The dissociable metal salt is preferably a water soluble basic aluminum acetate, but it may be substituted by zirconyl acetate, ammonium zirconyl carbonate, zirconyl oxychloride, aluminum formate, metallic propionates and metallic butyrates. The proportion of dissociable metal salts is 10 to 20 parts by weight.
The buffer is sodium diacetate. The proportion of 1 to 10 parts by weight is preferred, less than one part being ineffective and more than 10 parts introducing too much sodium ion which affects the functioning of the aluminum ion.
The emulsion stabilizer is an amine. Octadecylamine is preferred because it is effective, has substantially no odor, and is not too volatile. Other aliphatic amines can be used, such as triethanolamine. Aromatic amines may also be used such as diphenylamine and dimethylaniline. The preferred proportion is 0.5 to 1.5 parts for proper the composition are as follows:
3 emulsion stability. A larger proportion diminishes the water repellency, and in the case of liquid amines such as triethanolamine a larger proportion would impair the dry pulverent character of the composition.
The preferred components and proportions of Parts by weight Components:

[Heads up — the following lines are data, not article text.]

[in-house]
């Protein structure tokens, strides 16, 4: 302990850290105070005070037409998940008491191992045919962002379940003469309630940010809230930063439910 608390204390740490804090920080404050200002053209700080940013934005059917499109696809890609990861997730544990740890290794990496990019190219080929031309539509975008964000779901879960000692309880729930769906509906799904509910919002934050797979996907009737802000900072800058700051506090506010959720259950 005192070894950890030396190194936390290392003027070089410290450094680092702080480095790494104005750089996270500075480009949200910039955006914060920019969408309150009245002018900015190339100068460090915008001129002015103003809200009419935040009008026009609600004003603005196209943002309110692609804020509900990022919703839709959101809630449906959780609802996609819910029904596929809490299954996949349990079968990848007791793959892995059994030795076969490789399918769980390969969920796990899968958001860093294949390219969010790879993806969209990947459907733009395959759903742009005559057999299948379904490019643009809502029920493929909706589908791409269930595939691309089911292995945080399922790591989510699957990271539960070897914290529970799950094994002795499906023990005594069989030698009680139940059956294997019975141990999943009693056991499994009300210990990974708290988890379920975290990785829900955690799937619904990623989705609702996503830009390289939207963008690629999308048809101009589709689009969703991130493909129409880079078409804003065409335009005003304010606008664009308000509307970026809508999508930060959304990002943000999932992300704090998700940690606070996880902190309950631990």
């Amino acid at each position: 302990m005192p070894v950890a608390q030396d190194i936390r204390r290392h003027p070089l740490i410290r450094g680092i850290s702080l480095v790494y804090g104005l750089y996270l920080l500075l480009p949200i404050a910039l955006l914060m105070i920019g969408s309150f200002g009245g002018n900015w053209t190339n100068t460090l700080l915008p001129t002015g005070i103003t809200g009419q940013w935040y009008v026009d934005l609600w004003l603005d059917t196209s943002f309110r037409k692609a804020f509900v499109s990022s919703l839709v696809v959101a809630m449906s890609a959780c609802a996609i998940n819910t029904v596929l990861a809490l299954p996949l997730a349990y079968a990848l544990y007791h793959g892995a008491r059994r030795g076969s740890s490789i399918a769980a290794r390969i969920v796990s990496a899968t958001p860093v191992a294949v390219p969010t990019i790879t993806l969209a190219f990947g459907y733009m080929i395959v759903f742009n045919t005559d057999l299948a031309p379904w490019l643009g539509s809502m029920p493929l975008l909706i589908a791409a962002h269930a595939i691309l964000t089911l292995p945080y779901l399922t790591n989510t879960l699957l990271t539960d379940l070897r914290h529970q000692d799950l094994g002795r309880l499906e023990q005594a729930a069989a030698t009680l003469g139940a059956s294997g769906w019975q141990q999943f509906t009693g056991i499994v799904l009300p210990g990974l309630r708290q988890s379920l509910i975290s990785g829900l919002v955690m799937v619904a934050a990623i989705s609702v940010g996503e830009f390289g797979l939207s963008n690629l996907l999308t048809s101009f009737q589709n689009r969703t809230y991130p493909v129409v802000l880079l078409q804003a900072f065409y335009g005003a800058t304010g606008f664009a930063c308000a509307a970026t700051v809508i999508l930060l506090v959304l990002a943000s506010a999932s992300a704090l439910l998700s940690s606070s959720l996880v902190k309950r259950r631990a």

Refinedparaflin wax, M. P.51-53 C. 35 to 70 Octadecylamine 1 to 2- Polyvinyl alcohol 12 to Water soluble basic aluminum acetate (A1203, to 37%) 10 to 20 Sodium diacetate 1 to 10 May be omitted-depending on the results required.
The composition is prepared by blending the powdered dry components. The wax is melted and other dry components dispersed in the liquefied wax then processed to produce flakes, powder, granules or slabs, or any acceptable solid form.
The above dry mixture may be made into a concentrated stock emulsion, readily diluted with warm water, by adding to it 200 parts by weight of water at 55 to 100 C.'while stirring. If preferred, a solid emulsion can be prepared by adding the above dry mixture to 75 parts of water.
For treating cloth for water repellency, a 0.7%